In the beatitudes found in Luke’s Gospel, the promise Jesus gives to those who are weeping is: You shall laugh. This doesn’t mean He’s about to tell them a good joke, nor is He speaking about some ephemeral or superficial happiness, but rather that a deep and lasting joy will be theirs if they continue to carry their crosses with patience and with trust in the Lord. The poor, the hungry, the persecuted and maltreated are all invited to rejoice—for their reward will be great in heaven. And that is the only reward that ultimately matters. But that doesn’t mean He wants us to be morose or lugubrious until we get to heaven.
The Lord’s promise of laughter to those who weep was once manifested to me in quite a striking and extraordinary way. It was a long time ago, maybe 20 years. I was here in the monastery; I think I may still have been a novice. I was going through a period of a rather tenacious depression. The fact that I had given my life to God and was still depressed was even more depressing! Anyway, a good friend of ours, a priest who lived about 100 miles away, came for a retreat. I had always liked and respected him, and I would eagerly listen to his accounts of how the Lord was working in his life and in those of his parishioners. He almost always had a miracle story when he came to visit.
So I asked him if we could talk, because I was hoping he could help me out of my depression. After a while he said he’d like to pray over me, so I said, “OK, it can’t hurt,” though I wasn’t really expecting much more than a few pious but useless words (when one is depressed, everything looks extremely bleak and hopeless, and one becomes proficient at pessimism). We were sitting outside the main house on a bench. He began to pray a more or less standard healing prayer, and I just sort of slouched and listened. After a minute or two, the strangest thing began to happen. The words of his prayer started sounding funny. Not funny-weird or funny-suspect, but ha-ha funny! I couldn’t suppress the grin that was rapidly spreading across my face, though I hadn’t the slightest idea what was happening and why his prayer sounded so funny.
Suddenly, I just burst out laughing. Now he had seen a lot in his years as a priest, but I don’t think he ever saw that, because he got this startled look on his face. He was quite taken aback (and probably was trying to recall what he’d just said and why I would think it hilarious). But soon enough he realized that the Lord had in fact immediately answered his prayer. As for me, I couldn’t stop laughing! I thanked him for his prayer and walked away laughing, powerless to contain it. I went over to the shrine of Our Lady and sat on a bench and laughed—nonstop, for about 20 minutes. After that, my depression was gone. (By the way, it wasn’t a “manic” episode. I’ve never had that counterpart to depression, and I hadn’t had any such previous experience, nor have I ever had anything like it since.) The Lord was simply telling me in the midst of my inner darkness and depression: You shall laugh! And his word accomplishes the purpose for which it is sent.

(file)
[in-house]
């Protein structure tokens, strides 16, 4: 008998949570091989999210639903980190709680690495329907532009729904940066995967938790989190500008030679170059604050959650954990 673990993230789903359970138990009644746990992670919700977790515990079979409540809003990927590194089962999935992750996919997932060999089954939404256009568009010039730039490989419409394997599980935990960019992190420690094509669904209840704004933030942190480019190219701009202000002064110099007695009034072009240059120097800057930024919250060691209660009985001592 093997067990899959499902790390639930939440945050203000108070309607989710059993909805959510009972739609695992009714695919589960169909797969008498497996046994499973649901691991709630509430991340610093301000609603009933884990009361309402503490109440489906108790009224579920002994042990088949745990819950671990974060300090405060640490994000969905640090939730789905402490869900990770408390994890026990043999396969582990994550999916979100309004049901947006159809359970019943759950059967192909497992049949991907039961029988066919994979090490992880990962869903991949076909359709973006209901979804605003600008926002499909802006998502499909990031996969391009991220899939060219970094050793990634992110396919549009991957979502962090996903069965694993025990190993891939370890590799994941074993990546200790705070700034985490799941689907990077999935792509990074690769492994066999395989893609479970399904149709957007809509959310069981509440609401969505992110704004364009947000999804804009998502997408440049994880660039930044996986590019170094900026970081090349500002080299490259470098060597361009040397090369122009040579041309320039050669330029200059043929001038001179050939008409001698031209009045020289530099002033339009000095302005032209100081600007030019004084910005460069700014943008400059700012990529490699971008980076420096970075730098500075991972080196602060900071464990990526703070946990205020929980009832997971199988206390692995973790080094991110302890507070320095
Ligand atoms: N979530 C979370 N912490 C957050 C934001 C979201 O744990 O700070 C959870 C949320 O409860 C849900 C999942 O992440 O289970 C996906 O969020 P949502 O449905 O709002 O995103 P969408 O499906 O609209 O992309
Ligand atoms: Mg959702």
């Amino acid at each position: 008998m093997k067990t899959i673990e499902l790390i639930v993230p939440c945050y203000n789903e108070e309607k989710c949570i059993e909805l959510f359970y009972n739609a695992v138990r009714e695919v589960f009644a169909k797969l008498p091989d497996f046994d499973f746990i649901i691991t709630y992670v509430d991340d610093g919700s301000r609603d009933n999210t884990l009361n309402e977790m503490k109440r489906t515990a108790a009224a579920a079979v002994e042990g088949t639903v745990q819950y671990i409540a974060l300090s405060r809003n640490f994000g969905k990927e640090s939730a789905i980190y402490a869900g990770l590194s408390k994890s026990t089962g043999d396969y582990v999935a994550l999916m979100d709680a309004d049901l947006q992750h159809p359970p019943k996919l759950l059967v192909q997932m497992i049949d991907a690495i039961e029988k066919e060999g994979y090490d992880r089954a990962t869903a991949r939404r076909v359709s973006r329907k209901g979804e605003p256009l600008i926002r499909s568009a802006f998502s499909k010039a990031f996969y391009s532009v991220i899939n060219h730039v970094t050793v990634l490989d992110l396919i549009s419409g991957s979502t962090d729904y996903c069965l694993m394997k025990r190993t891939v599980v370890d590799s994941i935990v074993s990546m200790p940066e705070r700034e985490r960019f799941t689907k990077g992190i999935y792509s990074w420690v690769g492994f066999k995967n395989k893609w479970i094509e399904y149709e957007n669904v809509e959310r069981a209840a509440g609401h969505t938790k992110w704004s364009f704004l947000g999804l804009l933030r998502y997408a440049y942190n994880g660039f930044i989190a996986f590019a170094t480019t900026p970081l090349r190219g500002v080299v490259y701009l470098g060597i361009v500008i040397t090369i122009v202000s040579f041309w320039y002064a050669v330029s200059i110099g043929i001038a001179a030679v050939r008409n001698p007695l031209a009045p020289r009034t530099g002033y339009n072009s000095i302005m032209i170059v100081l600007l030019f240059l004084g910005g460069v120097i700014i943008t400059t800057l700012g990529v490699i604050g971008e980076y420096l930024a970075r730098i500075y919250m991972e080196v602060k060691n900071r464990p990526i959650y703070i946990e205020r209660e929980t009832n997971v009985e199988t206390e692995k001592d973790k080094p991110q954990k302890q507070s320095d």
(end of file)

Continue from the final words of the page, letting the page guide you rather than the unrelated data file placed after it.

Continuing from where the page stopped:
I recently read in the Acts of the Apostles: “The disciples were filled with joy and with the Holy Spirit” (). This is an important part of what it means to be a Christian. Now there was nothing slapstick about the disciples’ joy: they had just been forcibly thrown out of Pisidian Antioch for preaching the Gospel there. But they had that joy of the beatitude: “Blessed are you when people…exclude and insult you and denounce your name as evil on account of the Son of Man. Rejoice and leap for joy on that day, for your reward is great in heaven” (Luke -23). Their joy came from the Holy Spirit. The disciples rejoiced because they expected their reward from God, and even because they were simply happy to serve Him—they loved Him so much and they knew his love for them. Jesus Himself “rejoiced in the Holy Spirit” (Luke ), so we know whence true joy comes.
So if you are sorrowful or depressed now, fear not, for you shall laugh. You shall overcome, by the Grace of Christ, all the death-dealing, downward-thrusting forces of the prince of darkness. Embrace the beatitudes, for they are a key to accepting the hardships of life with faith and hope—and even with joy. Believe me, if a depressed monk can burst into joy at the word of the Lord, so can you.